In navigating these issues, it is crucial to remember the faces behind the statistics and data.

Each number represents a life marked by struggle, but also by the potential for change.

The trucking industry can play a critical role in reshaping the narrative around criminal record discrimination by paving the way for a future where the open road truly symbolizes freedom and opportunity for all.

Trucking Companies Hiring Convicted Felons

Burned Out Truck Driver with red eyes

The U.S. Equal Employment Opportunity Commission (EEOC) provides guidance to help employers navigate the use of arrest and conviction records in employment decisions.

It’s crucial for these policies to not disproportionately impact candidates based on race or national origin, aligning with Title VII of the Civil Rights Act of 1964 (3). 

This legal framework underscores the need for fairness and equal opportunity in employment practices, including in trucking.

The Case for Reform: Driving Toward Change

The movement towards giving individuals with criminal records a fair chance at employment is gaining momentum.

Legal scholars argue for specific anti-discrimination statutes that address employment barriers based on criminal history, highlighting the need for reform (4). 

This push for change is not just about opening doors for employment but also about breaking down barriers that hault societal reintegration and economic progress.

New policies should help address racial inequality, as these systemic barriers disproportionately affect certain racial groups [6].

Navigating a Brighter Future

The trucking industry stands at a crossroads, with the potential to lead the way in promoting improved hiring practices.

By reevaluating employment barriers and giving individuals with criminal records a chance to prove themselves, the industry can ease up its driver shortage and contribute to a more equitable society.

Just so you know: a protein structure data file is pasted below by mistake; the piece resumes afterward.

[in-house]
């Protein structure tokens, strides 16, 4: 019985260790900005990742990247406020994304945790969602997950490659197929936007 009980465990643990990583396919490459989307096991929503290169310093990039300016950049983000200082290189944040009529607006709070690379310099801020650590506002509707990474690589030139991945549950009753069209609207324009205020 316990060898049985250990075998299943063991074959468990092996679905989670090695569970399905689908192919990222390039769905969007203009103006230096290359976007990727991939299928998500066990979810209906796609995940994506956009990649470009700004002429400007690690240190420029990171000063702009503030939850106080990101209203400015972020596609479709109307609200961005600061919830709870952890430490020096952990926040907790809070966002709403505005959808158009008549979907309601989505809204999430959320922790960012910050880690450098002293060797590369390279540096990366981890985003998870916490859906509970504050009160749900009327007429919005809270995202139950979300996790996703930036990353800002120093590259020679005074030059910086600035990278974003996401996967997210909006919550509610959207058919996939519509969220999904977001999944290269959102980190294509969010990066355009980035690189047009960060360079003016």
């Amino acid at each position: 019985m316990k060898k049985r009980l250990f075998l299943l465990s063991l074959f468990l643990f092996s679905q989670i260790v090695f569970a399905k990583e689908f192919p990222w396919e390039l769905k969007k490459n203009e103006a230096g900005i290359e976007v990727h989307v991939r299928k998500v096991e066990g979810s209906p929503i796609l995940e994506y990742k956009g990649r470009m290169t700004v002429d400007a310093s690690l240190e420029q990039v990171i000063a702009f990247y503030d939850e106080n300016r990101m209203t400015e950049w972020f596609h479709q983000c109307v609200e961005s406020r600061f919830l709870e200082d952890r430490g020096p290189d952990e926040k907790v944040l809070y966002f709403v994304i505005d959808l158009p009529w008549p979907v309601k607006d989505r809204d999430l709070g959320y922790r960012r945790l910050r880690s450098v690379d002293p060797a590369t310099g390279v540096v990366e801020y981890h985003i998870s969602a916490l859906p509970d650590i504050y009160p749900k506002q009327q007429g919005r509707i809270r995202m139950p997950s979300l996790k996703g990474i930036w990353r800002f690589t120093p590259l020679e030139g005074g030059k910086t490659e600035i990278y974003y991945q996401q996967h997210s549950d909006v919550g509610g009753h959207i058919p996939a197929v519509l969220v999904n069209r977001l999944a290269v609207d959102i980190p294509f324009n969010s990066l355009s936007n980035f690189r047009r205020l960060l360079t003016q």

It’s a win-win situation. Individuals gain access to stable, decent paying jobs while the trucking industry benefits from a wider pool of dedicated and grateful employees.

As society continues to struggle with issues of equity and justice, the trucking industry has a unique opportunity to bring about some much needed change.

By embracing inclusive hiring practices, trucking can not only fill the seats with eager and capable drivers but also offer a lifeline to those looking for a second chance.

The road ahead is long, but with every step towards inclusivity, we pave the way for a more just and prosperous future for all.

Young truck driver passing the CDL test


[1] “Barred from Work: The Discriminatory Impacts of Criminal Background Checks in Employment – The Thurgood Marshall Institute at LDF.” https://tminsund-checks-employment/

[2] “Employing Individuals with Criminal Records – SHRM.”

[3] “Enforcement Guidance on the Consideration of Arrest and Conviction Records in Employment Decisions under Title VII of the Civil Rights Act | U.S. Equal Employment Opportunity Commission.”

[4] “Employment Discrimination on the Basis of Criminal History: Why an Anti-Discrimination Statute is a Necessary Remedy.”

[5] “DOT Background Check Guide: The 10,001 LB Requirement” Background Check Repair, December 2021. From 

[6] “How Background Checks Pose Racial Barriers of Entry in Employment & Housing” Records Page. From